3DTV Glasses for Different Sets Found Compatible

Samsung and Panasonic specs appear interchangeable-- sort of...

MULTIPLE CITIES: Active-shutter glasses for the multiview 3DTVs hitting the market now are considered exclusive to specific sets, but that may not be the case. The folks at Tech Radar reported this week that the glasses that come with Samsung and Panasonic 3DTV sets are interchangeable--to a degree.

“I successfully enjoyed 3DTV on a Panasonic model with upside-down Samsung glasses, and vice versa,” wrote Steve May for TR’s Home Cinema Choice vertical. “Admittedly it wasn’t a very comfortable experience, and you do look stupider than normal trying it, but heck, this is what we’ve all been reduced to.”

May doesn’t say what possessed him to put the specs on upside down. He does say he contacted Samsung’s head of research and development, Simon Lee, who confirmed the phenomenon. It seems the two companies employed reversed versions of similar lenses.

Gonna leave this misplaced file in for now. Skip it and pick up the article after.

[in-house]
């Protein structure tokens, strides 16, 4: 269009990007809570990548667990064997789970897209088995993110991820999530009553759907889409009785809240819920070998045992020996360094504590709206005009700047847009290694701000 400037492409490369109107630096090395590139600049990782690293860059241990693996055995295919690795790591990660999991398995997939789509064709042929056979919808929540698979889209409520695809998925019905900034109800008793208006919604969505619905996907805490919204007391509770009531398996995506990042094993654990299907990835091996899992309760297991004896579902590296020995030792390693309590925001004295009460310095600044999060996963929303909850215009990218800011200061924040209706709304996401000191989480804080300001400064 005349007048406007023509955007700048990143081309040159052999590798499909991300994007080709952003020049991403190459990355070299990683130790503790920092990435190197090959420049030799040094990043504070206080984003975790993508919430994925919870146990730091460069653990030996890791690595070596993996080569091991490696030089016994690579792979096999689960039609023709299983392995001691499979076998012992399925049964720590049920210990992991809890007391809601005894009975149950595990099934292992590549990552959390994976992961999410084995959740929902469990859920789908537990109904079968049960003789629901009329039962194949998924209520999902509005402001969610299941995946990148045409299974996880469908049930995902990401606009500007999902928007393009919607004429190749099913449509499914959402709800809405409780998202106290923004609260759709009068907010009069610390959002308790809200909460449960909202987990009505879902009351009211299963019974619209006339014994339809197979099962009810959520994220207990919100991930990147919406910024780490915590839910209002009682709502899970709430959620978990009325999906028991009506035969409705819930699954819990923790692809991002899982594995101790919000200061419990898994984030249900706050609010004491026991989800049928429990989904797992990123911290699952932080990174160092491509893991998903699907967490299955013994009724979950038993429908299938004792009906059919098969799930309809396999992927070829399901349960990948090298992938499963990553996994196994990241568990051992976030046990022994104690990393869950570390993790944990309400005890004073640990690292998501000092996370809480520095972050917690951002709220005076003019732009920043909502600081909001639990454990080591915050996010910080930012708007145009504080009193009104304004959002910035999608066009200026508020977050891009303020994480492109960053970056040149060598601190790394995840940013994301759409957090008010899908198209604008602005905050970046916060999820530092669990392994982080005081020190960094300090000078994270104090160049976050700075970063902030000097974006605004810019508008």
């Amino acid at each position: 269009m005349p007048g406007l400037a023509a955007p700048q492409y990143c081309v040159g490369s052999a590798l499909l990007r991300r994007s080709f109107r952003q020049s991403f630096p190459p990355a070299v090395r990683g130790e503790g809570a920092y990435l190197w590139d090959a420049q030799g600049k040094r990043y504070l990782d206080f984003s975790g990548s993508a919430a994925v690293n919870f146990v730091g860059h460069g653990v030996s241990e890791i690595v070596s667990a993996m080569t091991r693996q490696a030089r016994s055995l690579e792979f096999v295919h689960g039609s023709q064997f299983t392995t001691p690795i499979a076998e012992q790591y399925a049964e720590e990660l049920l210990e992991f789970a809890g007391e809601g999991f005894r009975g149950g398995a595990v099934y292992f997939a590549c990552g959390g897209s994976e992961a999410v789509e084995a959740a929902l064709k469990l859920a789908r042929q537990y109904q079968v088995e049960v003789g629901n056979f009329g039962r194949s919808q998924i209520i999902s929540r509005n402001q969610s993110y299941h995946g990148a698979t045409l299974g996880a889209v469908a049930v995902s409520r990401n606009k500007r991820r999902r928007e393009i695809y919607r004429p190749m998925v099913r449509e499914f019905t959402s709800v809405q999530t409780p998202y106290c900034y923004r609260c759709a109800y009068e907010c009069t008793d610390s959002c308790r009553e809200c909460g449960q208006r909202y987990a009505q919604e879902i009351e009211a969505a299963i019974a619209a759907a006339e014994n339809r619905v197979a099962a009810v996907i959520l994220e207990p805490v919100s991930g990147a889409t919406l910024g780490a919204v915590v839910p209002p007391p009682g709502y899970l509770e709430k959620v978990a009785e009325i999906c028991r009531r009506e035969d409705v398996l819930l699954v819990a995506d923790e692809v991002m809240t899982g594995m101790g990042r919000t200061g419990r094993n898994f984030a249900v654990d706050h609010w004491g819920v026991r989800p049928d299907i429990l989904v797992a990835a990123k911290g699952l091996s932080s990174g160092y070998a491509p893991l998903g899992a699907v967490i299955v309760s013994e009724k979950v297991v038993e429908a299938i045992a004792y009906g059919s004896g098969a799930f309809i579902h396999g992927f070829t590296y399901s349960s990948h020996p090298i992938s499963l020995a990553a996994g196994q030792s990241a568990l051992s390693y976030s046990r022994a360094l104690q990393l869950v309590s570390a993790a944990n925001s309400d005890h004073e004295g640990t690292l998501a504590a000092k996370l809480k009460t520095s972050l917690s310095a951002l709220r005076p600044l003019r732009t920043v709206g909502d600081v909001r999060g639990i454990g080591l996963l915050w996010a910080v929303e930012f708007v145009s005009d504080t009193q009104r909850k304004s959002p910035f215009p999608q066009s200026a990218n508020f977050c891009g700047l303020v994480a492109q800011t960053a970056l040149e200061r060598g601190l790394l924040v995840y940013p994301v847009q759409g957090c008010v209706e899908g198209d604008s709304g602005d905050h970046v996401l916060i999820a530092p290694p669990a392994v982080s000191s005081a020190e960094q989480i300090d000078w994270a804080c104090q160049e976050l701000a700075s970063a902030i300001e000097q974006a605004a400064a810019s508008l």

Chris Boylan at Big Picture Big Sound said the seeming compatibility of the glasses may have more to do with how 3DTVs work.

“The truth is that Samsung glasses will ‘work’ with Panasonic 3D TVs even right side up, if you understand how the technology works and know which settings on the 3D TV are important,” he said. “But even so, this doesn’t make them compatible.”

Boylan said the glasses worked in May’s case because the 3DTV sets he used were flashing the dual images precisely opposite of one another. He explains that active-shutter 3D glasses work by rapidly closing and opening so that each eye sees a distinct view, creating the illusion of 3D. If the multiview images on either of the tested 3DTV sets would have been slightly out of phase, he said the shutter glasses would not have been interchangeable without phase correction.

The glasses also wouldn’t have worked without wireless activation from their respective 3DTV sets, Boylan points out. E.g., they still won’t work at the neighbor’s Super Bowl party. Samsung and Panasonic also use different color filters in the lenses, so images wouldn’t appear as they were intended.

The underlying issue is the lack of a standard for 3DTV active-shutter glasses. The 3DTV sets being introduced now typically either come with only one pair, and extras cost another $150. BPBS notes that XpanD of Los Angeles, is working on a “universal” pair of spectacles that would work with 3DTVs from LG, Panasonic, Samsung and Sony. These XpanD X103 active-shutter glasses are expected to hit stores in June.
-- Deborah D. McAdams